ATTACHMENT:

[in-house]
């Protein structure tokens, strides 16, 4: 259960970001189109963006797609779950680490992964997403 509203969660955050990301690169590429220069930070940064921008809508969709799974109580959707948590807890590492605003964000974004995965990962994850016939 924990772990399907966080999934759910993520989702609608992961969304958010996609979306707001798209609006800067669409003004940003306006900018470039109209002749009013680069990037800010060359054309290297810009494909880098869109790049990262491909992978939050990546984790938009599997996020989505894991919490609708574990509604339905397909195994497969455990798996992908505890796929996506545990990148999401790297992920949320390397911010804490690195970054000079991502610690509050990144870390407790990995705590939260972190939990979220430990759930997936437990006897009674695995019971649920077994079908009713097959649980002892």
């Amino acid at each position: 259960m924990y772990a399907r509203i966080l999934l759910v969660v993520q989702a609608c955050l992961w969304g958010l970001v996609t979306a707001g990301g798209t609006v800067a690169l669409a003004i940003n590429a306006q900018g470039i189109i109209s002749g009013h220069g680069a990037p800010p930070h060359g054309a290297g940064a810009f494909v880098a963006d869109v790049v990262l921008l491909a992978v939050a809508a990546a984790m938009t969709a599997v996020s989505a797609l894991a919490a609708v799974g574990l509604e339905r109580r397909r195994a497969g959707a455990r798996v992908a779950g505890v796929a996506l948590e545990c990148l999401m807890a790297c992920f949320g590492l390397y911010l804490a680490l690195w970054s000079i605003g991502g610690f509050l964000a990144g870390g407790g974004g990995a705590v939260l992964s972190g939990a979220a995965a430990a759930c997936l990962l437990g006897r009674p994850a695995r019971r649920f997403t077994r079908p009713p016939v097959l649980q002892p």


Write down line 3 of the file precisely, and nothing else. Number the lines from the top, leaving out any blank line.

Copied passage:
């Amino acid at each position: 259960m924990y772990a399907r509203i966080l999934l759910v969660v993520q989702a609608c955050l992961w969304g958010l970001v996609t979306a707001g990301g798209t609006v800067a690169l669409a003004i940003n590429a306006q900018g470039i189109i109209s002749g009013h220069g680069a990037p800010p930070h060359g054309a290297g940064a810009f494909v880098a963006d869109v790049v990262l921008l491909a992978v939050a809508a990546a984790m938009t969709a599997v996020s989505a797609l894991a919490a609708v799974g574990l509604e339905r109580r397909r195994a497969g959707a455990r798996v992908a779950g505890v796929a996506l948590e545990c990148l999401m807890a790297c992920f949320g590492l390397y911010l804490a680490l690195w970054s000079i605003g991502g610690f509050l964000a990144g870390g407790g974004g990995a705590v939260l992964s972190g939990a979220a995965a430990a759930c997936l990962l437990g006897r009674p994850a695995r019971r649920f997403t077994r079908p009713p016939v097959l649980q002892p």